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Honeymoan: Palace (Chess Club) – review



Chess Club

Sep 01, 2021
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In the age of streaming, the EP still has its place for emerging artists who are not quite debut album ready. EPs certainly tend to generate more press than a standard single and from a campaign perspective provide more bang for the buck. South African collective Honeymoan, as with previous releases, stick to the original spirit of the EP by releasing four new songs rather than padding a press campaign out with a plethora of unnecessary remixes.

Before the pandemic, the band had released two well-received collections, the Body and Weirdo EPs respectively, which showcased their ear for driving indie electronica with a distinct pop edge. With their latest offering, the Palace EP, the band finesse their sound further and whilst not everything comes off, when they do hit the mark they prove themselves to be a group who can write intelligent, relatable, danceable, and literate pop.

The EP opens with the ostensibly jaunty “Super Emotional,” a track that’s all about trying to figure out who you are and find your place in the world. It’s a perfectly well-executed slice of pop music, although it doesn’t quite grab you by the collar and spin you around the dancefloor in the way previous Honeymoan releases have. “Club Dread” is a much more satisfying affair—dark, slinky, and sophisticated with a vaguely sinister undercurrent, and if you use your imagination it could land you somewhere between Lana Del Rey (minus the narcotic ennui) and a poppier Portishead.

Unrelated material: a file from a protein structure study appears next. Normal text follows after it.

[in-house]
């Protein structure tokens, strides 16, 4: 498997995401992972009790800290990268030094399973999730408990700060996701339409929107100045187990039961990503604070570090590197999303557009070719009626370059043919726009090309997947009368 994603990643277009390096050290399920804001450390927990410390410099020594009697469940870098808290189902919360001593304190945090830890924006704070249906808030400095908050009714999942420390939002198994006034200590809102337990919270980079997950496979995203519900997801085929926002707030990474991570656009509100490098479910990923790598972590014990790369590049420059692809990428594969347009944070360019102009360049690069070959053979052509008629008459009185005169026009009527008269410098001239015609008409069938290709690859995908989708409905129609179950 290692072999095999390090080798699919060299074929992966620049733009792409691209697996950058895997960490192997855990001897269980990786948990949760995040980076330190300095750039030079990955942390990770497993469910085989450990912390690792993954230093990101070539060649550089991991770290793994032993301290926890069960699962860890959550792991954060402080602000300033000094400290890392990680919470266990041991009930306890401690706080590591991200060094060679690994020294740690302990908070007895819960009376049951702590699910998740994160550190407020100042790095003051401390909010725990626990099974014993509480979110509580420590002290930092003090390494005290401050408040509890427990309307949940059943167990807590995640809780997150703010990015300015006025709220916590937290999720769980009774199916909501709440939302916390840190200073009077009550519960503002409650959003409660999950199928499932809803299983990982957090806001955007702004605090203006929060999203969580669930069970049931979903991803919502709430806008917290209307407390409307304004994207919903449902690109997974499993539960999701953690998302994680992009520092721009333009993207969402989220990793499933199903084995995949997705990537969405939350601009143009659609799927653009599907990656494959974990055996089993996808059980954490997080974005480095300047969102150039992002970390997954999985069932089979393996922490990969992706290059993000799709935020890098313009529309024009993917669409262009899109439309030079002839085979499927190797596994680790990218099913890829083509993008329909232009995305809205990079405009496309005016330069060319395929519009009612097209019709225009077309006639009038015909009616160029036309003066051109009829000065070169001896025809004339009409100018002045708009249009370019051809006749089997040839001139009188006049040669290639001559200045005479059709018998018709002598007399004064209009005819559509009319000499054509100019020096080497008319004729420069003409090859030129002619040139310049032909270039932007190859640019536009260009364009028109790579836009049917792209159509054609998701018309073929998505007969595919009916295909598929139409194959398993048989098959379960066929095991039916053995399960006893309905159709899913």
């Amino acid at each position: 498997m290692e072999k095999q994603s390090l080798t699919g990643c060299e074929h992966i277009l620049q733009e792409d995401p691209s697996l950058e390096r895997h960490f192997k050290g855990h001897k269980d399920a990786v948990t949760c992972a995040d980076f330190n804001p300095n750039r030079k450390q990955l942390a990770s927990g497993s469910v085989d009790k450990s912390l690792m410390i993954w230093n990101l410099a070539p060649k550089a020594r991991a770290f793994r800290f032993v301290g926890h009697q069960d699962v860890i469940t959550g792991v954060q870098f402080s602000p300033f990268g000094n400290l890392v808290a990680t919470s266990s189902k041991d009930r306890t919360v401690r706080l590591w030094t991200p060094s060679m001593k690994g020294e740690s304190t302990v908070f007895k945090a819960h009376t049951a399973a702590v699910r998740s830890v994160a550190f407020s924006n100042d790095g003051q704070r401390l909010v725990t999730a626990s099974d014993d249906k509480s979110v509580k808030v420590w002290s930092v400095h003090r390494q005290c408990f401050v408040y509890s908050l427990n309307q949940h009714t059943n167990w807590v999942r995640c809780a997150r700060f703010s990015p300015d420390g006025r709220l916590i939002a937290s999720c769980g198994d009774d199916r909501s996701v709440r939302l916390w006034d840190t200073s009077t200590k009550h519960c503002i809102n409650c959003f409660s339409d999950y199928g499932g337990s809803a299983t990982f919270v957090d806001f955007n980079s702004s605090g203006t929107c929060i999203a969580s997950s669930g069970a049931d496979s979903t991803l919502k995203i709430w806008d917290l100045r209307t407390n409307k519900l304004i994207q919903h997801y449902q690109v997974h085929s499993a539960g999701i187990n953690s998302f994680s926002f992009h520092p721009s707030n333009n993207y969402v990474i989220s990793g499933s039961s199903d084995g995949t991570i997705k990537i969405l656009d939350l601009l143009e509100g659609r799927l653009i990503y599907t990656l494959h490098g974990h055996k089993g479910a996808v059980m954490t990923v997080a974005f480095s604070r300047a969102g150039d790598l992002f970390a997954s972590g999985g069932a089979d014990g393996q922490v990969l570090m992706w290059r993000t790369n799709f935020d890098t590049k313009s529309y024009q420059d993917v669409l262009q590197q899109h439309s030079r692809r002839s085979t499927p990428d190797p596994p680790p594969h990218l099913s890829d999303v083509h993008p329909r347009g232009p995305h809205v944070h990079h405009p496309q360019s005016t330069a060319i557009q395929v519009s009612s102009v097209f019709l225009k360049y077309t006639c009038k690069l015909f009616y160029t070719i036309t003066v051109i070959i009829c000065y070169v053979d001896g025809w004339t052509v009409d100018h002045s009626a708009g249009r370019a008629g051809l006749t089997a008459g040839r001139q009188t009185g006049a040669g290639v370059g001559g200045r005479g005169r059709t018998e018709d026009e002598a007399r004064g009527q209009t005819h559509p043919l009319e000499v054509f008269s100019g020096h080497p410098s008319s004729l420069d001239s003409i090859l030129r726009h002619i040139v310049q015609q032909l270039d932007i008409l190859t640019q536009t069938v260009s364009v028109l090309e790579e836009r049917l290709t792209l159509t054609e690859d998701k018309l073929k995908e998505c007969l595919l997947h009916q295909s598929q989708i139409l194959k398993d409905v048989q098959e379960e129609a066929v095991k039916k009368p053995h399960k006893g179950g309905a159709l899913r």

Nothing quite reaches the heights of the superb “False Idols” and, as on their Weirdo EP with “Too Much,” this is where Honeymoan really do excel. Singer Alison Rachel says in the press materials that, “‘False Idols’ is a triumphant story of success, a message to anyone who ever said you couldn’t do it, you were too young, too old, too scared, too whatever, but you did it anyway and look at you now.”

It’s when Honeymoan combine propulsive electronica with driving guitars and soaring euphoric hooks that they deliver the pop mother load. After the serotonin rush of “False Idols,” anything else is going to be an anticlimax and EP closer “Tragedy of the Commons” certainly throttles back the pace, whilst thematically, as the title alludes, touches on sharing resources and the dangers of overconsumption. Generally, it’s a well-balanced collection of tracks although nothing quite slaps like “False Idols.” (

Author rating: 7/10

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Average reader rating: 10/10

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